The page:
Functional and entertaining, Paul Lansky's recent "Values of Time," which received its West Coast premiere performance at the second "Green Umbrella" event of the season Monday night, turned out to be the only novelty on a pleasant, virtually chronological program.
As played and broadcast--the 1986 work, introduced at Aspen this past summer, is scored for eight instruments and tape--in Japan America Theatre by members of the CalArts New Twentieth-Century Players, "Values" sounds like elegant Gebrauchsmusik . That is, music for use.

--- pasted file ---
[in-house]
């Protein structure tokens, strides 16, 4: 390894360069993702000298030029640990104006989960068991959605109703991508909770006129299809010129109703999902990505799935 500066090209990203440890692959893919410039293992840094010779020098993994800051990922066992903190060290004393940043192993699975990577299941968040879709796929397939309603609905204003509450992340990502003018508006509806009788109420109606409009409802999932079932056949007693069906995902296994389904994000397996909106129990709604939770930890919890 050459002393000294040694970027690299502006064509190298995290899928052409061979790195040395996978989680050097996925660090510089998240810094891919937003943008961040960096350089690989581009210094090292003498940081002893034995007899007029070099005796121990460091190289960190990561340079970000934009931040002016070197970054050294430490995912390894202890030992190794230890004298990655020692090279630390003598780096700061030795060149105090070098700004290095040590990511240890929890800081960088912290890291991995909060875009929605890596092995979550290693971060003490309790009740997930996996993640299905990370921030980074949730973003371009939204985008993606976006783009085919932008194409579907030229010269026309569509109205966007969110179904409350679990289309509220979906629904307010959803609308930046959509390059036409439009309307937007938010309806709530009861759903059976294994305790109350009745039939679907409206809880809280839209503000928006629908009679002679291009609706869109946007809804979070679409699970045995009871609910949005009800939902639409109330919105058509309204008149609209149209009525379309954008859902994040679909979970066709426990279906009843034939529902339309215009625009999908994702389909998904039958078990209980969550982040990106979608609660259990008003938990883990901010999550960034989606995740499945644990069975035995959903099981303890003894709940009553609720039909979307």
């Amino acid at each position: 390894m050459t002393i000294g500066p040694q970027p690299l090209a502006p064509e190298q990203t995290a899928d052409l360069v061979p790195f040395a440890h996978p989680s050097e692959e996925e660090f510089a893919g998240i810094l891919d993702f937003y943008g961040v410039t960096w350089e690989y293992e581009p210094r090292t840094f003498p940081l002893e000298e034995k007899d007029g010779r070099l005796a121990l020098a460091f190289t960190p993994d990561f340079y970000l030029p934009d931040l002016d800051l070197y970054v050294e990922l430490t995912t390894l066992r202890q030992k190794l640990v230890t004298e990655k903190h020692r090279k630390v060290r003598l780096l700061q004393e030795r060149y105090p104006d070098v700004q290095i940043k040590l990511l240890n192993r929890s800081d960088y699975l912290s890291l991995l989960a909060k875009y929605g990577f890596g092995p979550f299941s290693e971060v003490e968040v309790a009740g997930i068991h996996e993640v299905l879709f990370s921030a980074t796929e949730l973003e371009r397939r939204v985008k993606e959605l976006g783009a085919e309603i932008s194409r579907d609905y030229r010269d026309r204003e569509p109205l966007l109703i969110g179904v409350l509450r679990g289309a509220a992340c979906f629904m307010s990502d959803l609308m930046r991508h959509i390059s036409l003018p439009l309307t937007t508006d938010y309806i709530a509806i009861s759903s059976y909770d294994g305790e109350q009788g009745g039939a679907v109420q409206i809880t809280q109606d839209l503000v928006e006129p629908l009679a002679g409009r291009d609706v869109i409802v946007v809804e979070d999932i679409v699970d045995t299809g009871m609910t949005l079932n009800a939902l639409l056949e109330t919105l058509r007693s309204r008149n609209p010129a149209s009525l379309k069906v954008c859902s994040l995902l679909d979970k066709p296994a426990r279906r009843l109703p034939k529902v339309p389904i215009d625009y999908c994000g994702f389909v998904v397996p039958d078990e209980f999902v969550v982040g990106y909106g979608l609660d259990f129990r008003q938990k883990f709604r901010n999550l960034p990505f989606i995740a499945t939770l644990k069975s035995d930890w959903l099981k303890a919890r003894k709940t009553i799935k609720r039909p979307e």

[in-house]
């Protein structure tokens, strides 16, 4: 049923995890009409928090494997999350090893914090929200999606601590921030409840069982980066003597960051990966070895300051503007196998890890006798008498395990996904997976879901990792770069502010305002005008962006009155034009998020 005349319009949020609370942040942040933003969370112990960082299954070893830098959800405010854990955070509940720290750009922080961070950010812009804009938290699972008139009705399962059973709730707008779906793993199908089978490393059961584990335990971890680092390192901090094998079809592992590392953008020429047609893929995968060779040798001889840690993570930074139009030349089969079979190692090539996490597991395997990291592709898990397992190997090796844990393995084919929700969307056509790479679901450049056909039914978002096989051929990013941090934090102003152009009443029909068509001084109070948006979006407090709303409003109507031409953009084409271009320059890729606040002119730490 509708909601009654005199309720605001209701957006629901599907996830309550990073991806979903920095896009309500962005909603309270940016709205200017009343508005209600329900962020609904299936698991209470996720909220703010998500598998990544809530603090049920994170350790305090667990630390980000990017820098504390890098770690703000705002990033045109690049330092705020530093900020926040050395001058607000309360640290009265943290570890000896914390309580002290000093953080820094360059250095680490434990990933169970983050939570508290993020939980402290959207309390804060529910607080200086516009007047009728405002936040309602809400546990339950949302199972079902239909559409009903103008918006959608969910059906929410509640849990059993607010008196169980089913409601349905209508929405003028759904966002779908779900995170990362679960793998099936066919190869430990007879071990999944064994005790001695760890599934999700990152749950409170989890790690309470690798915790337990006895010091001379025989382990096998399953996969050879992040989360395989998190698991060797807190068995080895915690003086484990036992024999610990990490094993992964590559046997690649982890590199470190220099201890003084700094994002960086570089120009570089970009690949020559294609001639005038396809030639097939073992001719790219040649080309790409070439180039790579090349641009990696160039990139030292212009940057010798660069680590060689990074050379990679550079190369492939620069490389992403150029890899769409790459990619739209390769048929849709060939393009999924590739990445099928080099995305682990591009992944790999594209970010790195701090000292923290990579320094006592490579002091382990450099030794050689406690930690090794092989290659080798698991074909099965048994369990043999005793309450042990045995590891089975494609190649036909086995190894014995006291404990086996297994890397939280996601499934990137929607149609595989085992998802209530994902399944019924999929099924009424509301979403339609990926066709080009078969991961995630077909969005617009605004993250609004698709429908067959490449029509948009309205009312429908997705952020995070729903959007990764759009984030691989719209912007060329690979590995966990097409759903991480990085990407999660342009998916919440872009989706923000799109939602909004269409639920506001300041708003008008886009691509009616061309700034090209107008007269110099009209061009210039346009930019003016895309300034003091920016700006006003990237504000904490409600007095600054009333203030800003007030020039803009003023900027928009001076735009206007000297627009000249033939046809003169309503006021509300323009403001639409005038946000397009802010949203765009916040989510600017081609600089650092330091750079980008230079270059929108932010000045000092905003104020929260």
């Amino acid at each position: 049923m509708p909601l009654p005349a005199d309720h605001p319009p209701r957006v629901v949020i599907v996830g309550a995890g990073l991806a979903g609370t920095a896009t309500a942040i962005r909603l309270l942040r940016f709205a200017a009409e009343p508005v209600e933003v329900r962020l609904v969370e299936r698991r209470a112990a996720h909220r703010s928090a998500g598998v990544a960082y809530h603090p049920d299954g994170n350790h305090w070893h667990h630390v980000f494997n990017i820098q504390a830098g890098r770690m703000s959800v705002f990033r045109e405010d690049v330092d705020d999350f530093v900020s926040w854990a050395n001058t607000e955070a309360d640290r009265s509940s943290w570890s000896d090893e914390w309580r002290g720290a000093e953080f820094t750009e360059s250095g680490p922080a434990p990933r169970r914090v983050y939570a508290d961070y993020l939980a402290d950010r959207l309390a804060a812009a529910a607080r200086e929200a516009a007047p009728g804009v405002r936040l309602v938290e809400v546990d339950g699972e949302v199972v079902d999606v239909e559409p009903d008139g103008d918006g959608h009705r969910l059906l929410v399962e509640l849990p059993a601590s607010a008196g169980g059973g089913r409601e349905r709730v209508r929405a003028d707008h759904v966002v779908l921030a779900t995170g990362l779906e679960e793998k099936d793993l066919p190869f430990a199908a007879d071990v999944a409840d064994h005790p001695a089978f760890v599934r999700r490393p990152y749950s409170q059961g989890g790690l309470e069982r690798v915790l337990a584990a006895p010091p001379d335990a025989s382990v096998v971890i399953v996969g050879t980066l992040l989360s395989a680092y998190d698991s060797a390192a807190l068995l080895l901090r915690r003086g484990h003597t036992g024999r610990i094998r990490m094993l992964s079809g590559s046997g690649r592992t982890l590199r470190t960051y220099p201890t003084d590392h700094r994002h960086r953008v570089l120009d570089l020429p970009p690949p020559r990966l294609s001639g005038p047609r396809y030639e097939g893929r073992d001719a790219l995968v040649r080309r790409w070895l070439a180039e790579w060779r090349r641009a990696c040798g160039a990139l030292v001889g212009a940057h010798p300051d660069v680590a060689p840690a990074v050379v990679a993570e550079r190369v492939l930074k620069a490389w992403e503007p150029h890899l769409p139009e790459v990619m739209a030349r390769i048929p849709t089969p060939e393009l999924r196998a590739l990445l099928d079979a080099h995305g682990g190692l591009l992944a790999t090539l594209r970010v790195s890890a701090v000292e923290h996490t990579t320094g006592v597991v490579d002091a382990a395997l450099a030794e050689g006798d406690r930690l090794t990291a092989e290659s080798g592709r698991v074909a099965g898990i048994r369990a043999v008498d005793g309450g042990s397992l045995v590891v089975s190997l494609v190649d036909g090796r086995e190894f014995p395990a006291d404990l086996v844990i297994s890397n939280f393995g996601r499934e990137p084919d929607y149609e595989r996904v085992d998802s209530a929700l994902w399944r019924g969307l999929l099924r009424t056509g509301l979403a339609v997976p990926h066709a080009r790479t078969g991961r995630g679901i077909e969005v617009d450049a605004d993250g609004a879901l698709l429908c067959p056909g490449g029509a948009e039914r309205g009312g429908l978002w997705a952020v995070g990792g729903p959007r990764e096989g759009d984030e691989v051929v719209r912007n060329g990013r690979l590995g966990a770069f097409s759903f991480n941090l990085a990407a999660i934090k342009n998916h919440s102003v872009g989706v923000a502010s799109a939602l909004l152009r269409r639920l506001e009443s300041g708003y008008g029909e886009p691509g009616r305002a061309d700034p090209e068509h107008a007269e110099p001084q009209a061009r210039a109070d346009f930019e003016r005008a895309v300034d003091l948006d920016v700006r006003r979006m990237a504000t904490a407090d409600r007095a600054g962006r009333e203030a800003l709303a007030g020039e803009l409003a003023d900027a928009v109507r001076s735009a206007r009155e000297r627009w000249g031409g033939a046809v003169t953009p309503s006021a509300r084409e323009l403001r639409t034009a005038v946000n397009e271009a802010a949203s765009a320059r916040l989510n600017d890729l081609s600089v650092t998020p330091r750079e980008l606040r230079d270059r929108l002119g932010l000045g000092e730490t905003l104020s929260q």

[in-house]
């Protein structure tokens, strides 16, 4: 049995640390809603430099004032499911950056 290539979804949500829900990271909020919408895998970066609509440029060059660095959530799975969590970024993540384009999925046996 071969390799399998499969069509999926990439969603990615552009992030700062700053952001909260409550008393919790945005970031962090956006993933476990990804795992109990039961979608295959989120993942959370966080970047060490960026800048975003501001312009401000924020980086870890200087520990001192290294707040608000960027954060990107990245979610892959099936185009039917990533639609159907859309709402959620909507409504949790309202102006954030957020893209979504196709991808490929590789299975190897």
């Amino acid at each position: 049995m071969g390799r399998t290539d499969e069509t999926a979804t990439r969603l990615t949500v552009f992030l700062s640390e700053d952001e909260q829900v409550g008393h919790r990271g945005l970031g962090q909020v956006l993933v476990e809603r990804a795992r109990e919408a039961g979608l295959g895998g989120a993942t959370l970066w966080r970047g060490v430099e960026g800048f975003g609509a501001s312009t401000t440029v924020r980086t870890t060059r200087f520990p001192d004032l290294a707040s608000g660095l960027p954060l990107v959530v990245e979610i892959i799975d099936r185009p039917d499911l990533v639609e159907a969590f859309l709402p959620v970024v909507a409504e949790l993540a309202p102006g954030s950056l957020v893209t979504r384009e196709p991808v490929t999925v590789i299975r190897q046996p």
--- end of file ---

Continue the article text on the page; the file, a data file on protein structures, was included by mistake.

It might accompany a film, or serve as background at a social event--its sounds are pretty, and accessible, faintly familiar, not to say cliched.
It begins in C, and states its case in unmistakable tonal terms before moving farther afield. To those who may remember American radio dramas of the 1940s, its sound will recall those mini-symphonic ensembles that provided live accompaniment for such programs. The prerecorded tape part does not contradict that impression; it contributes spice and decoration.